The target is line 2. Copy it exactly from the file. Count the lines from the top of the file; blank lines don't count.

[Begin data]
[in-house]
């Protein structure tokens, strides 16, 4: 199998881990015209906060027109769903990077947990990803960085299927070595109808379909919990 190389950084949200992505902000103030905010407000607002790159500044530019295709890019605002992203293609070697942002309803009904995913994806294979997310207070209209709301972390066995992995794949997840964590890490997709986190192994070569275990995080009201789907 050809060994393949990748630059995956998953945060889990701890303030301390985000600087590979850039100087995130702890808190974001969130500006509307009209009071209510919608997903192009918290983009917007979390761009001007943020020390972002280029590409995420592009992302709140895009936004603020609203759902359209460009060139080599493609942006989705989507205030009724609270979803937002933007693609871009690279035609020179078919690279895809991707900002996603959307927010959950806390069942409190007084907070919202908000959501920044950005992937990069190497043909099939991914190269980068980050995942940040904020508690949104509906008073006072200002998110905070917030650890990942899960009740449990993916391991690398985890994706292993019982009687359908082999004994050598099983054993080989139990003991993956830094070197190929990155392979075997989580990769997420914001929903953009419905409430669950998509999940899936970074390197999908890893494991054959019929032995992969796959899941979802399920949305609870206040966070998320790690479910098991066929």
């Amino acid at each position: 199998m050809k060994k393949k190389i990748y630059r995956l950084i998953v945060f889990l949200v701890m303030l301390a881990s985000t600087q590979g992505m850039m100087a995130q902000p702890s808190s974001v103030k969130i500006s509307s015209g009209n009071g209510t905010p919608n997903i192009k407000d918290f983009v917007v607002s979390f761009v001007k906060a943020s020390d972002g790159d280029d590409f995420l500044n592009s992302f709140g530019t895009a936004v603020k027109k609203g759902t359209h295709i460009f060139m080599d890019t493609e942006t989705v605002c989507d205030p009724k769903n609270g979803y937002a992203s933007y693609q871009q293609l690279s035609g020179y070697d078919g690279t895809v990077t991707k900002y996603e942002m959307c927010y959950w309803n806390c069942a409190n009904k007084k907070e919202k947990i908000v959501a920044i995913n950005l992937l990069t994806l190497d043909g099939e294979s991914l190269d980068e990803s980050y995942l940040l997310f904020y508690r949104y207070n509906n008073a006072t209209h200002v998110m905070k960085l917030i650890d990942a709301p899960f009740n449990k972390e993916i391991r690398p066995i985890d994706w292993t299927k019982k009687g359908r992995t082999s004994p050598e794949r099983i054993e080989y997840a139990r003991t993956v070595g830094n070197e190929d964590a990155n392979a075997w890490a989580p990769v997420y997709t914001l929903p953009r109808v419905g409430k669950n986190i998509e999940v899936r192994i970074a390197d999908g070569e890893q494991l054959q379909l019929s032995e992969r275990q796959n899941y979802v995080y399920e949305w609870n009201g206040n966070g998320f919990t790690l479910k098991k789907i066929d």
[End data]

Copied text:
């Protein structure tokens, strides 16, 4: 199998881990015209906060027109769903990077947990990803960085299927070595109808379909919990 190389950084949200992505902000103030905010407000607002790159500044530019295709890019605002992203293609070697942002309803009904995913994806294979997310207070209209709301972390066995992995794949997840964590890490997709986190192994070569275990995080009201789907 050809060994393949990748630059995956998953945060889990701890303030301390985000600087590979850039100087995130702890808190974001969130500006509307009209009071209510919608997903192009918290983009917007979390761009001007943020020390972002280029590409995420592009992302709140895009936004603020609203759902359209460009060139080599493609942006989705989507205030009724609270979803937002933007693609871009690279035609020179078919690279895809991707900002996603959307927010959950806390069942409190007084907070919202908000959501920044950005992937990069190497043909099939991914190269980068980050995942940040904020508690949104509906008073006072200002998110905070917030650890990942899960009740449990993916391991690398985890994706292993019982009687359908082999004994050598099983054993080989139990003991993956830094070197190929990155392979075997989580990769997420914001929903953009419905409430669950998509999940899936970074390197999908890893494991054959019929032995992969796959899941979802399920949305609870206040966070998320790690479910098991066929």